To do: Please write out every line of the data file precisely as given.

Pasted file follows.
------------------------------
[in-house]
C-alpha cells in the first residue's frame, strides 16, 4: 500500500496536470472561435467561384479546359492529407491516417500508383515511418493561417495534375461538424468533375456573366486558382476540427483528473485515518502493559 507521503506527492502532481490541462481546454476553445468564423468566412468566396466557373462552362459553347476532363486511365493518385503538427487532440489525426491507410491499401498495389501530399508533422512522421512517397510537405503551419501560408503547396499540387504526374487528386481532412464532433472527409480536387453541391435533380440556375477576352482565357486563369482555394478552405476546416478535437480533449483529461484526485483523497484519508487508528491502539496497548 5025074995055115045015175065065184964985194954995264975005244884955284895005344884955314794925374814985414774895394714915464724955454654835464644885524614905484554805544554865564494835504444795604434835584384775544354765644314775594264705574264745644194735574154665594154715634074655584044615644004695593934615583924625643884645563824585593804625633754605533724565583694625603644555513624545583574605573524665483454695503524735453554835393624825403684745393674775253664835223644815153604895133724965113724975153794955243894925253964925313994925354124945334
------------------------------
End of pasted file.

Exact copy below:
[in-house]
C-alpha cells in the first residue's frame, strides 16, 4: 500500500496536470472561435467561384479546359492529407491516417500508383515511418493561417495534375461538424468533375456573366486558382476540427483528473485515518502493559 507521503506527492502532481490541462481546454476553445468564423468566412468566396466557373462552362459553347476532363486511365493518385503538427487532440489525426491507410491499401498495389501530399508533422512522421512517397510537405503551419501560408503547396499540387504526374487528386481532412464532433472527409480536387453541391435533380440556375477576352482565357486563369482555394478552405476546416478535437480533449483529461484526485483523497484519508487508528491502539496497548 5025074995055115045015175065065184964985194954995264975005244884955284895005344884955314794925374814985414774895394714915464724955454654835464644885524614905484554805544554865564494835504444795604434835584384775544354765644314775594264705574264745644194735574154665594154715634074655584044615644004695593934615583924625643884645563824585593804625633754605533724565583694625603644555513624545583574605573524665483454695503524735453554835393624825403684745393674775253664835223644815153604895133724965113724975153794955243894925253964925313994925354124945334